Risk Evaluation is the process used to compare the estimated risk against the given risk criteria so as to determine the significance of the risk.
Managing risks in a company starts with a decision to strategically manage risks organization-wide. Risk management team or executive(s) who is(are) responsible for implementing the process must first put together a plan that comprises all the elements that impact risk management process and assemble a team to execute the plan.
What steps should be included in a risk management plan?
An effective risk management plan and following process takes a few steps to achieve. An overview of those processes can be summarized in five steps below.
1. Risk management team
First, a risk management team or an individual responsible for the risk management process must be appointed. Usually, the bigger the company, the bigger the team, as more departments are involved in a larger organization. And as risk management culture dictates involvement of all stakeholders in a company, teams can get broader, but the core risk management team holds the process together.
The whole organization is under the scrutiny, as risks can be known or unknown anywhere in the company. Thorough investigation must be commenced, involving all departments, all organizational and business processes; and all stakeholders who impact the risk assessment.
3. Identification of risks
Recognizing risks can be a daunting task, as some processes are not obvious to be open to risk impact. The goal here is to treat all the processes as risk-prone and later inspected, what kind of risks and if, at all, are possible for impact.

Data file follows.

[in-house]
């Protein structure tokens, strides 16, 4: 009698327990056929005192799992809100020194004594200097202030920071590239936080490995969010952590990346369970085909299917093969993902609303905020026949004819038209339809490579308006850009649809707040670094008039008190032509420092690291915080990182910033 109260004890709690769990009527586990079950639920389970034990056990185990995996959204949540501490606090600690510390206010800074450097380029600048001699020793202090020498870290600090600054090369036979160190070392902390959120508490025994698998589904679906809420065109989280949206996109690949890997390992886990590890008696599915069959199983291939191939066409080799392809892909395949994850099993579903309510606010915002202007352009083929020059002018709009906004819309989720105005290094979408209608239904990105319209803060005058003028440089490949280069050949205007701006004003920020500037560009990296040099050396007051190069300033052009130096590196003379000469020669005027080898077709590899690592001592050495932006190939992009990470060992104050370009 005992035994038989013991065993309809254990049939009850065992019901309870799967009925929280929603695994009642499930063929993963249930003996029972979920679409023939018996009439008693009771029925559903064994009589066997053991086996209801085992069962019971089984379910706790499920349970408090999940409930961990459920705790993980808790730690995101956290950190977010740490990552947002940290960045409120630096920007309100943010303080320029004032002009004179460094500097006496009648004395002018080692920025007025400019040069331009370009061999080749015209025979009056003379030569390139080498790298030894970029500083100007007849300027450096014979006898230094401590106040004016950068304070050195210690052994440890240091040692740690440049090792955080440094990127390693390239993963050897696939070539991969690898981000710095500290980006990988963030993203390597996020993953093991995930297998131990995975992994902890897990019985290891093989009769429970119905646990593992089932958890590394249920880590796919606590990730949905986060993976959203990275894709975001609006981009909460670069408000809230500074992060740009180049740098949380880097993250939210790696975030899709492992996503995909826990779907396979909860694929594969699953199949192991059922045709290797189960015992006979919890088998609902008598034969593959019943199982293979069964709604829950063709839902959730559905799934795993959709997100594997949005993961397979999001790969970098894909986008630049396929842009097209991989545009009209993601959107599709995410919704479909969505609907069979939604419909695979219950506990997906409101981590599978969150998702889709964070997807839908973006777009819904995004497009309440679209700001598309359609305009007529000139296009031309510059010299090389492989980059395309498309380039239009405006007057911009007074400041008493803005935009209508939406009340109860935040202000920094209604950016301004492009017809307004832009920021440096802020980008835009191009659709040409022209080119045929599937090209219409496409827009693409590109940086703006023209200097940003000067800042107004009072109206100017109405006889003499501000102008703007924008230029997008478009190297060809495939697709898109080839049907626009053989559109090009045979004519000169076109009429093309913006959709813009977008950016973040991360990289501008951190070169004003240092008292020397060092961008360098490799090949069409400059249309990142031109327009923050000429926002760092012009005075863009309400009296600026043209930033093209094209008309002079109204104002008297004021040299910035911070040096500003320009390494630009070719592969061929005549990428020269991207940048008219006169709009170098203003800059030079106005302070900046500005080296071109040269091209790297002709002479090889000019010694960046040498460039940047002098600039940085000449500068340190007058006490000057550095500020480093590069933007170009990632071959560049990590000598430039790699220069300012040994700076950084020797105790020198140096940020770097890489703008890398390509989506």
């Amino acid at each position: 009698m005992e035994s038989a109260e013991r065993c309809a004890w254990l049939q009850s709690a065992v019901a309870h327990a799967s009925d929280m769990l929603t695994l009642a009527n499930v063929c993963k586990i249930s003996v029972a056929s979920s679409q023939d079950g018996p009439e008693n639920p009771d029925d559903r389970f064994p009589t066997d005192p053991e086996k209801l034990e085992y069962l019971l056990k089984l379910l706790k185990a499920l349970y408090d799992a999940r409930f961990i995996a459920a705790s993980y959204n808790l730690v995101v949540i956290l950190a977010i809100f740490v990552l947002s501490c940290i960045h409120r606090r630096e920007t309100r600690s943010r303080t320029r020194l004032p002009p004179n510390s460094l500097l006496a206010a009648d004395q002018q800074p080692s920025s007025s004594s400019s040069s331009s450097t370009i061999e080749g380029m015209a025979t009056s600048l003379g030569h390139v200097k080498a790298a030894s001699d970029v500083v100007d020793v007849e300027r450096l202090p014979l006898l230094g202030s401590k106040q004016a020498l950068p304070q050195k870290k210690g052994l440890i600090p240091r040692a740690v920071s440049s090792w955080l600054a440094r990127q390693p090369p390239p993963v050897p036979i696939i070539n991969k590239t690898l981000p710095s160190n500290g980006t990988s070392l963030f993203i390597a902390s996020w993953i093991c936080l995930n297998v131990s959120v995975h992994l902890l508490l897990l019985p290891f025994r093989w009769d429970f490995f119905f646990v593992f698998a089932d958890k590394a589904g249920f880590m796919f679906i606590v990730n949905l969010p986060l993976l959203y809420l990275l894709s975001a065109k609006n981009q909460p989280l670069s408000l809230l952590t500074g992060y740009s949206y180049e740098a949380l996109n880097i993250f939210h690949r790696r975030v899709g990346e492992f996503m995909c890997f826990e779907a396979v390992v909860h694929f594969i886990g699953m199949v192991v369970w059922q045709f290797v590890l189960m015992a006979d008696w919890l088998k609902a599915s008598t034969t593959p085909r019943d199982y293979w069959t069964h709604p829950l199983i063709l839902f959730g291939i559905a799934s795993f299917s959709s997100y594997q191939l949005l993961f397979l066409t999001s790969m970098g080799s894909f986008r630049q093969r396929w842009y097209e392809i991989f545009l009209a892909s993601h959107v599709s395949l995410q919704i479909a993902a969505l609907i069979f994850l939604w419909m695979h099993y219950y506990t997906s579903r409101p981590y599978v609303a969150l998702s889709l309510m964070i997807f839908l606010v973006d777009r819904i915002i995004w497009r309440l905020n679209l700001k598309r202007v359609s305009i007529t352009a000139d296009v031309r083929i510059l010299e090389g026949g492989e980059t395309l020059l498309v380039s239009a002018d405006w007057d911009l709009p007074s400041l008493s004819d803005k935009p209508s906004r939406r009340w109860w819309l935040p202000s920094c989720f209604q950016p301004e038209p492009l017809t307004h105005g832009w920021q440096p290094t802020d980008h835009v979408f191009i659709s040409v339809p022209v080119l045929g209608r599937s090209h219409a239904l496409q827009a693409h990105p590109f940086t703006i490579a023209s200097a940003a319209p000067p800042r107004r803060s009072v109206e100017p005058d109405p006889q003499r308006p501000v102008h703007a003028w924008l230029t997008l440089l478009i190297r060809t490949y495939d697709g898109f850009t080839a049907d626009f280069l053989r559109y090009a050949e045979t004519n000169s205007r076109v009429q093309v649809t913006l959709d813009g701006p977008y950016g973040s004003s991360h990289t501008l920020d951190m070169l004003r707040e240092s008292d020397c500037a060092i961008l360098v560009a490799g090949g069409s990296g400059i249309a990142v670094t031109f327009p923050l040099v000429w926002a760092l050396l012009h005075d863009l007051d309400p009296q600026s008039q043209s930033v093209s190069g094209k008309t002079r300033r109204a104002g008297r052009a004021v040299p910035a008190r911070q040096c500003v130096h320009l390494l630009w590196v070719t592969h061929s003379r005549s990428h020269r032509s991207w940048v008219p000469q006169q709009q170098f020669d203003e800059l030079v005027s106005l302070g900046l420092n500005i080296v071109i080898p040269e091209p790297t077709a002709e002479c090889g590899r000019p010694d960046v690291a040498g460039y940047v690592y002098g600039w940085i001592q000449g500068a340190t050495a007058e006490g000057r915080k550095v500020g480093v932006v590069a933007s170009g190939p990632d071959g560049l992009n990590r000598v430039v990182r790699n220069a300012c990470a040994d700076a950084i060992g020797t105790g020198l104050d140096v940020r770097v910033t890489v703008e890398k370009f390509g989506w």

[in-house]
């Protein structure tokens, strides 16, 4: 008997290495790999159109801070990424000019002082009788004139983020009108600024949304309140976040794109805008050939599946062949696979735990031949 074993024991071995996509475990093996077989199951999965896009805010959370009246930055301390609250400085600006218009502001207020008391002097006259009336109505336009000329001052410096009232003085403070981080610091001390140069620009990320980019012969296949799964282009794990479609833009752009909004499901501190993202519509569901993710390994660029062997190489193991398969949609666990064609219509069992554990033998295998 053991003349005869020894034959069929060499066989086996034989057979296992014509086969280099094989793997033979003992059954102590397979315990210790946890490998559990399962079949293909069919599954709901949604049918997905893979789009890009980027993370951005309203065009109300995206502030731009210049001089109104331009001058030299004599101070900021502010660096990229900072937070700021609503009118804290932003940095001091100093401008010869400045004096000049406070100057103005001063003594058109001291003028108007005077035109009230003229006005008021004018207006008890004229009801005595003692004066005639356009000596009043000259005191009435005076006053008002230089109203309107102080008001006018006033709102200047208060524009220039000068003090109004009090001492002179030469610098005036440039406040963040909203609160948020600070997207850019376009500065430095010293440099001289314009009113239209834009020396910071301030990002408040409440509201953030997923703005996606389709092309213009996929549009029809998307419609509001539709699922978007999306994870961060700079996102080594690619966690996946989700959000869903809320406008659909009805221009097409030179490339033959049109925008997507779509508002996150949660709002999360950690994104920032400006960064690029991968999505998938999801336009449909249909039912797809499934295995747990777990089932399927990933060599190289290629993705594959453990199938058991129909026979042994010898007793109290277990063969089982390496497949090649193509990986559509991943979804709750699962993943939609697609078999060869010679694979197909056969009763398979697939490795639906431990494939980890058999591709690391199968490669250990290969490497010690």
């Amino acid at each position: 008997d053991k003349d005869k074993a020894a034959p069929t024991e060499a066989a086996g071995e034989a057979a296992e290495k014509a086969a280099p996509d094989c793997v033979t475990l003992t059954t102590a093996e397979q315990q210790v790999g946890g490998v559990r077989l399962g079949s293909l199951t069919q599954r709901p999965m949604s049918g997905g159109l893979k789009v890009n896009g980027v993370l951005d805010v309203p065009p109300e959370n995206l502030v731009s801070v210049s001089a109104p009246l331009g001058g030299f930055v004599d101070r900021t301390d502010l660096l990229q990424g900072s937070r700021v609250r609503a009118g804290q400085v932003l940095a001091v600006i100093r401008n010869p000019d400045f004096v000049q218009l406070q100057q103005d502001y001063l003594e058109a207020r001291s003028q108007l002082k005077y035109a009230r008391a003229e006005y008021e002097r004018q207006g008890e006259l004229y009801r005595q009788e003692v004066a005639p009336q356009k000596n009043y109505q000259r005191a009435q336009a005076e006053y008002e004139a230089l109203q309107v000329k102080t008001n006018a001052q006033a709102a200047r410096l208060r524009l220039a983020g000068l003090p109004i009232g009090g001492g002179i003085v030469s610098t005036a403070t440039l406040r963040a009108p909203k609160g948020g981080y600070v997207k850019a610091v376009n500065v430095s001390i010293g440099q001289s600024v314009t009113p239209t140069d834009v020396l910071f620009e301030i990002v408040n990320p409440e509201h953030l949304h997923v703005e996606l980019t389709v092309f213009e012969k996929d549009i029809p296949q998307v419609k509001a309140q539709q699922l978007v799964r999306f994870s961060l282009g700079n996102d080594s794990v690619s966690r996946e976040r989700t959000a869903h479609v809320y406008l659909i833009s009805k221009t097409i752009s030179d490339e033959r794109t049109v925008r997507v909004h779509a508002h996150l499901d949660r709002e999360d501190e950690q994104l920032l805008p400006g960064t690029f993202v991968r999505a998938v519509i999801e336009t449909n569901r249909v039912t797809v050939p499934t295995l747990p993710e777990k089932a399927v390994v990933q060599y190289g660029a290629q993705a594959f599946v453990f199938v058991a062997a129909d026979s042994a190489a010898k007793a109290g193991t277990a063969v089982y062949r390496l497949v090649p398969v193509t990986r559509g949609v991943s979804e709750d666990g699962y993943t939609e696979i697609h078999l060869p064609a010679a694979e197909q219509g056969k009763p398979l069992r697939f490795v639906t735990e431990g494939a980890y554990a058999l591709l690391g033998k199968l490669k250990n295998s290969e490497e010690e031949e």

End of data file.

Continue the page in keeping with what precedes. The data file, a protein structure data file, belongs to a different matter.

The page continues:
4. Prioritization of risks
When we have all the risks identified, they must be sorted in various ways, according to their impact on organization. Risks with bigger impact have of course higher priority.
5. Monitoring the risk
Strategy is only as good as it is executed. So is monitoring of business processes or in this case, monitoring risks that are identified in an organization.
One of the important steps, outlined in this blog, is evaluation of risks. It’s the step where risks are measured and compared through various factors. Risk evaluation allows you to determine the significance of risks.
Evaluation of risks can be done in a various ways, using all sorts of tools and methods. One of the most efficient ways is to sort the risks by scoring and prioritizing them.
Scoring the risks
Scoring (or ranking) is usually mapped with parameters on impact (or consequence) and probability of each risk.
Impact: Every risk is assessed on the impact it has in case of materializing and what kind of consequence does it present in a company. Low impact risks don’t have any significant impact on business processes or organization at large. High impact can alter the course of business, they have impact on company success or even failure.
Probability: In this scoring processes risks also get an assessment form low to high. Low probability risks are the ones who are considered (almost) never to happen. High probability means they are likely to happen and must be considered in any case in the future.
After scoring all the risks, it’s time to cross-match impact and probability. Not every very probable risk has a big impact on the company, and not every risk rarely occurring poses just a small impact.
That’s why it’s useful to develop a grid map with impact level on one axis and probability level on the other (Risk grid map).
The approach of prioritizing risks results in a risk grid map for developing 4 mitigating strategies.
Low impact & Low probability
With both scores low, risks are not actively mitigated, but mostly only monitored.
Low impact & High probability
This strategy proposes mitigating risk through reducing the frequency of occurrence.
High impact & Low probability
Although probability of risks materializing is low, it can have big impact if or when it occurs. That’s why reducing the severity of risk happening is advised.
High impact & High probability
These are the kind of risks we most definitely don’t want to meet and we want to avoid them. Strategy here is to reduce the severity of impact and to reduce the frequency of an occurrence.